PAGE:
The problem was not with your set.
If you were watching Channel 11 about 4 p.m. yesterday, it may have gotten a little confusing. At about 3:50 p.m., the announcement was made of an imminent switch from the end of the Philadelphia Eagles-Dallas Cowboys game to the beginning of the Washington Redskins-New York Giants game. Because Channel 11 is considered a Redskins station, it was contractually bound to carry the start of the game.
However, the Eagles were driving for what would turn out to be the winning touchdown in a 21-20 victory, and the game was not going to end at 4 p.m., when the switch was supposed to occur.
Here's what happened, according to Channel 11 programming director Emerson Coleman:
At 4, Channel 11 went to a 94-second break, leaving live action in the Eagles-Cowboys game, to set up its switch to the Redskins. However, WBAL's master control did not get word from CBS in New York that the network was ready to send the Redskins-Giants signal.
Coleman called the control room at his station, and, hearing that there had been no cue to switch signals, told the engineers to come back to the Eagles-Cowboys. So, Channel 11 returned in time to show the Eagles scoring the touchdown.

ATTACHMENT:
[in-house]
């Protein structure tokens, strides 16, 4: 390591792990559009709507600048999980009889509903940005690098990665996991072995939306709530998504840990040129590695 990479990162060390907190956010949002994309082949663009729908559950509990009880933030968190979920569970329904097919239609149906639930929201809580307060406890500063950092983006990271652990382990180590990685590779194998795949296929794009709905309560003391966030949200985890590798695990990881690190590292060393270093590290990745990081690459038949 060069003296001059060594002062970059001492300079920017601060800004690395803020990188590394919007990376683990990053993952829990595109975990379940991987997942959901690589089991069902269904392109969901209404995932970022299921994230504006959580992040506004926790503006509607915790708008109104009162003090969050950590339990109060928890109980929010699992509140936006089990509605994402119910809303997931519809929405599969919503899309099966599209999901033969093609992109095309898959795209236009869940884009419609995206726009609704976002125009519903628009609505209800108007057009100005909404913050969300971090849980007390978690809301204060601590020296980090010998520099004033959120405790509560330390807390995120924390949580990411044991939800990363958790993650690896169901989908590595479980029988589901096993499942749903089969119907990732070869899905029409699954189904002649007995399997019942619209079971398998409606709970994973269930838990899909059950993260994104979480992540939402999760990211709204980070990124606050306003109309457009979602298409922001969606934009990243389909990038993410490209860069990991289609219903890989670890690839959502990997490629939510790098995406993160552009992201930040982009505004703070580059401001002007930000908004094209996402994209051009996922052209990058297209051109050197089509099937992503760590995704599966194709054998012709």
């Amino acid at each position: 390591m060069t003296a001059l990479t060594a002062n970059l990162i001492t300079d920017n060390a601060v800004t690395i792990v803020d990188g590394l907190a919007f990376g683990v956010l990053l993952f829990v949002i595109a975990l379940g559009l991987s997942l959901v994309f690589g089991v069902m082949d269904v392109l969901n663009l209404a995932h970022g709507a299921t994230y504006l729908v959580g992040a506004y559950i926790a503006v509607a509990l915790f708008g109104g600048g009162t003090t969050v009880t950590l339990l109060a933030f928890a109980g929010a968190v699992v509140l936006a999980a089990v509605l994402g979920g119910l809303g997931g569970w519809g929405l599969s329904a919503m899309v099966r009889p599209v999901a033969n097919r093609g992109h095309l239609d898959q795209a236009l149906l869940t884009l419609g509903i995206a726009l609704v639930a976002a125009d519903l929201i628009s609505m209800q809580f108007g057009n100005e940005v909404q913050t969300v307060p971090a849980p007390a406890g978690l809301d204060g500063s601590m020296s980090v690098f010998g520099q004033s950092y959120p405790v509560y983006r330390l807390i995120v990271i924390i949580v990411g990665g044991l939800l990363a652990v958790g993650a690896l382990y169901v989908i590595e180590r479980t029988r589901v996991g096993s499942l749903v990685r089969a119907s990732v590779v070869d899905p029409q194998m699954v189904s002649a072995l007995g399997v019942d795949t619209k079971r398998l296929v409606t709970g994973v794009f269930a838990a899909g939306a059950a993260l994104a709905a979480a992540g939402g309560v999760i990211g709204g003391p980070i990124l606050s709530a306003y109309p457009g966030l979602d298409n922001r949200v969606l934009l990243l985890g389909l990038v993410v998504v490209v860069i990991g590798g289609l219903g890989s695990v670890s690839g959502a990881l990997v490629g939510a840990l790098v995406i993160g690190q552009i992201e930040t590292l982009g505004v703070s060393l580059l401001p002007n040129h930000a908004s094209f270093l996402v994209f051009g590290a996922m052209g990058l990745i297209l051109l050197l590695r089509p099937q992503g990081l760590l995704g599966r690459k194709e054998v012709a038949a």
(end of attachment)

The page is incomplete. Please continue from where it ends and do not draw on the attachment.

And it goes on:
After the score, CBS told Channel 11 that it was time to hook up for the Redskins, which it did. One problem: There was a glitch with the signal, so viewers saw a CBS logo -- called a "slide" -- on their screens for several seconds before the Redskins and Giants were joined in progress.
Coleman said, "After the score, that was the longest we could stay."
Once the station receives the cue, he said, it must switch.
If you were watching Channel 9 from Washington, there was a more aggravating situation. That station made the switch at 4, only to have nothing to show viewers but a logo. So, not only did Channel 9 not carry the Eagles' winning score, but it also didn't have the start of the Redskins game because of a signal problem.
"If we had switched when we were supposed to [at 4], we would have been sitting on a slide," Coleman said.